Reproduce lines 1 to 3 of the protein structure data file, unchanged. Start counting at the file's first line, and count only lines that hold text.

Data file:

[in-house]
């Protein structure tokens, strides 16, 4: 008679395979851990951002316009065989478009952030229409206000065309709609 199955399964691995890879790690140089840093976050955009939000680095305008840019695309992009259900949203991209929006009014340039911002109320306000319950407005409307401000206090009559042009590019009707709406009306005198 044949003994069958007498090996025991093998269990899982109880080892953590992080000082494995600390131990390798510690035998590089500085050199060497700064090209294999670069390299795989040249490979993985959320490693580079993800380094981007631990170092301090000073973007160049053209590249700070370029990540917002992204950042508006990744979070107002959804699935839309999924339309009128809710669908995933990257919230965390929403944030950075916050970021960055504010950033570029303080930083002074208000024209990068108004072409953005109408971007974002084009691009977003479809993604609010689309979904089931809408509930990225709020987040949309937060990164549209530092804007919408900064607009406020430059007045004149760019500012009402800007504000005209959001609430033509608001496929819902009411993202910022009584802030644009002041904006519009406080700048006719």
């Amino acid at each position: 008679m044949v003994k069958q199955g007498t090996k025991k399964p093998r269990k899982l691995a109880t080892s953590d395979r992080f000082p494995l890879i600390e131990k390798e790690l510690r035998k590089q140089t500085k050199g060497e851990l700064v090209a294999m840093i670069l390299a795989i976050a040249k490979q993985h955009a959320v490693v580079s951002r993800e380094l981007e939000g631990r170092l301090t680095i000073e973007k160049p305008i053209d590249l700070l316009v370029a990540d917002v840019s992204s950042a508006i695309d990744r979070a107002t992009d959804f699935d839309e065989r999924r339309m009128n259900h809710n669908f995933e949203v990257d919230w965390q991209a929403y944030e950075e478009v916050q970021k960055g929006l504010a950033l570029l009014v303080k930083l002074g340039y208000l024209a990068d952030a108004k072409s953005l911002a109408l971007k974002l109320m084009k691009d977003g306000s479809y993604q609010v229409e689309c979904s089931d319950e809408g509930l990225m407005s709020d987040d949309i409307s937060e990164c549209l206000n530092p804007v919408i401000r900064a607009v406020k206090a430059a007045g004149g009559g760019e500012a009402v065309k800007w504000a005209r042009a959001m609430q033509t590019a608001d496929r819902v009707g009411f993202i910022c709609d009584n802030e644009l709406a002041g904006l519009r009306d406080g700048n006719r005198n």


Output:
[in-house]
């Protein structure tokens, strides 16, 4: 008679395979851990951002316009065989478009952030229409206000065309709609 199955399964691995890879790690140089840093976050955009939000680095305008840019695309992009259900949203991209929006009014340039911002109320306000319950407005409307401000206090009559042009590019009707709406009306005198 044949003994069958007498090996025991093998269990899982109880080892953590992080000082494995600390131990390798510690035998590089500085050199060497700064090209294999670069390299795989040249490979993985959320490693580079993800380094981007631990170092301090000073973007160049053209590249700070370029990540917002992204950042508006990744979070107002959804699935839309999924339309009128809710669908995933990257919230965390929403944030950075916050970021960055504010950033570029303080930083002074208000024209990068108004072409953005109408971007974002084009691009977003479809993604609010689309979904089931809408509930990225709020987040949309937060990164549209530092804007919408900064607009406020430059007045004149760019500012009402800007504000005209959001609430033509608001496929819902009411993202910022009584802030644009002041904006519009406080700048006719």
């Amino acid at each position: 008679m044949v003994k069958q199955g007498t090996k025991k399964p093998r269990k899982l691995a109880t080892s953590d395979r992080f000082p494995l890879i600390e131990k390798e790690l510690r035998k590089q140089t500085k050199g060497e851990l700064v090209a294999m840093i670069l390299a795989i976050a040249k490979q993985h955009a959320v490693v580079s951002r993800e380094l981007e939000g631990r170092l301090t680095i000073e973007k160049p305008i053209d590249l700070l316009v370029a990540d917002v840019s992204s950042a508006i695309d990744r979070a107002t992009d959804f699935d839309e065989r999924r339309m009128n259900h809710n669908f995933e949203v990257d919230w965390q991209a929403y944030e950075e478009v916050q970021k960055g929006l504010a950033l570029l009014v303080k930083l002074g340039y208000l024209a990068d952030a108004k072409s953005l911002a109408l971007k974002l109320m084009k691009d977003g306000s479809y993604q609010v229409e689309c979904s089931d319950e809408g509930l990225m407005s709020d987040d949309i409307s937060e990164c549209l206000n530092p804007v919408i401000r900064a607009v406020k206090a430059a007045g004149g009559g760019e500012a009402v065309k800007w504000a005209r042009a959001m609430q033509t590019a608001d496929r819902v009707g009411f993202i910022c709609d009584n802030e644009l709406a002041g904006l519009r009306d406080g700048n006719r005198n």